Of course, the phone does everything that you can expect from a top of the range phone such as the myriad of calenders/diaries etc as well as the obligatory WAP services. Even the games have improved (I especially enjoy the tennis).
However, despite all these improvements, I would still really only be tempted to buy this phone if I do not own any of the previous models (T610/T630), as although it addresses their faults and adds new features, it still feels like the same phone. Being one of the more expensive phones, I would really only reccomend this for people yet to use any of the phones in this series.
Or just by the Motorola V3.... :)
BBC3's attempt to cash in on the success of The Office. However, the restricted location and dull characters do nothing for this show. Although in parts funny, the jokes are generally predictable and often jsut not funny.
Although harsh to call it a blatant cash-in, this is just an Office wannabe which does not have any of the originals dry wit or charm. The producers have obviously tried to pull off that emotionally-drained environment but have achieved it with no panache and has merely resulted in a rather dull comedy.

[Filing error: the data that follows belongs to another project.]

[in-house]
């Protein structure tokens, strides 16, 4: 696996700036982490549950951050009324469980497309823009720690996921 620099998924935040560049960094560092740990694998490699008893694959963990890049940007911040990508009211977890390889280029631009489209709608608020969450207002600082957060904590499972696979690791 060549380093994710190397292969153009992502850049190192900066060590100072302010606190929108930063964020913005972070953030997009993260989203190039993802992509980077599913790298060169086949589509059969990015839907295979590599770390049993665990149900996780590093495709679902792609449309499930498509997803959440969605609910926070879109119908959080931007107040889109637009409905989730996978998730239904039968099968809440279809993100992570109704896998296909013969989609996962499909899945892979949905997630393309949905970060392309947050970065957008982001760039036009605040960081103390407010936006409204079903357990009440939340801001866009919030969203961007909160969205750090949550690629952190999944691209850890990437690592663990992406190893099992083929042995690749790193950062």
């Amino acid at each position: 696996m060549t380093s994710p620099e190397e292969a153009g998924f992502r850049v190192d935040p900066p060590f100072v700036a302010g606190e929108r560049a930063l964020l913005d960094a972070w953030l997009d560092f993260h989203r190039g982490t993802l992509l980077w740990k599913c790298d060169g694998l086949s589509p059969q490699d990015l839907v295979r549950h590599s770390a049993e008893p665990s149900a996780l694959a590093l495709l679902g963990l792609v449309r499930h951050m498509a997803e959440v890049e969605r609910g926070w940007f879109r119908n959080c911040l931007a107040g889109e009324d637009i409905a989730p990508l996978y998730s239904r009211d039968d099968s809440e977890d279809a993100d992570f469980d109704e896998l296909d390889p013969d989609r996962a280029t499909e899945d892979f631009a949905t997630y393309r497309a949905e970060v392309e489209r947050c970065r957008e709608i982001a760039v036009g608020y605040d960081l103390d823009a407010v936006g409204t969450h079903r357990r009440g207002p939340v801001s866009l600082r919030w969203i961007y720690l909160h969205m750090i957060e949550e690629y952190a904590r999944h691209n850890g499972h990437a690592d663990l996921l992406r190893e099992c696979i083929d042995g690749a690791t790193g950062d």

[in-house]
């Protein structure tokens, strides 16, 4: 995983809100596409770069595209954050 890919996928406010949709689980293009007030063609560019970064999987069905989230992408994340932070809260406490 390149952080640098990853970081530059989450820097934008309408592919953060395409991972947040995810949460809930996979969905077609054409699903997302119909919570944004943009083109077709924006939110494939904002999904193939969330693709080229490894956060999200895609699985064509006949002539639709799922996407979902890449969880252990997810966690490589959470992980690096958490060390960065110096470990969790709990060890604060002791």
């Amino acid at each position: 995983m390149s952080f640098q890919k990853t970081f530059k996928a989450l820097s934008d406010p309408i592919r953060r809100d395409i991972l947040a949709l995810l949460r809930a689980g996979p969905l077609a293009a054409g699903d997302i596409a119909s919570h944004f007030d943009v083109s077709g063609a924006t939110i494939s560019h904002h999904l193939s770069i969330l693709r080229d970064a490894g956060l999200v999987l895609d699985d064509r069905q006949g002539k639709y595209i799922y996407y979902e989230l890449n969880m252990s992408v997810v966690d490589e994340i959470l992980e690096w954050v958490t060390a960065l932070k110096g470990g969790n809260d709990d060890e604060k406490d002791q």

I would steer well clear of this unless it is all that there is to watch, or you are in prison.
Anyone who has seen Scarface will feel right at home with this game. For much of the game, the locations and even some of the missions are litterally taken from the film, even the infamous chainsaw is there.
The game improves on previous incarnations by introducing bike, a larger city and a more comprehensive property ladder. Although the missions are fun, the bulk of the game is in completing the sub-missions and searching for that elusive 100% completion.
The graphics are top-notch and so is the soundtrack with the usual GTA-fare of being able to tune into different radio stations.
Highly reccomended and highly playable.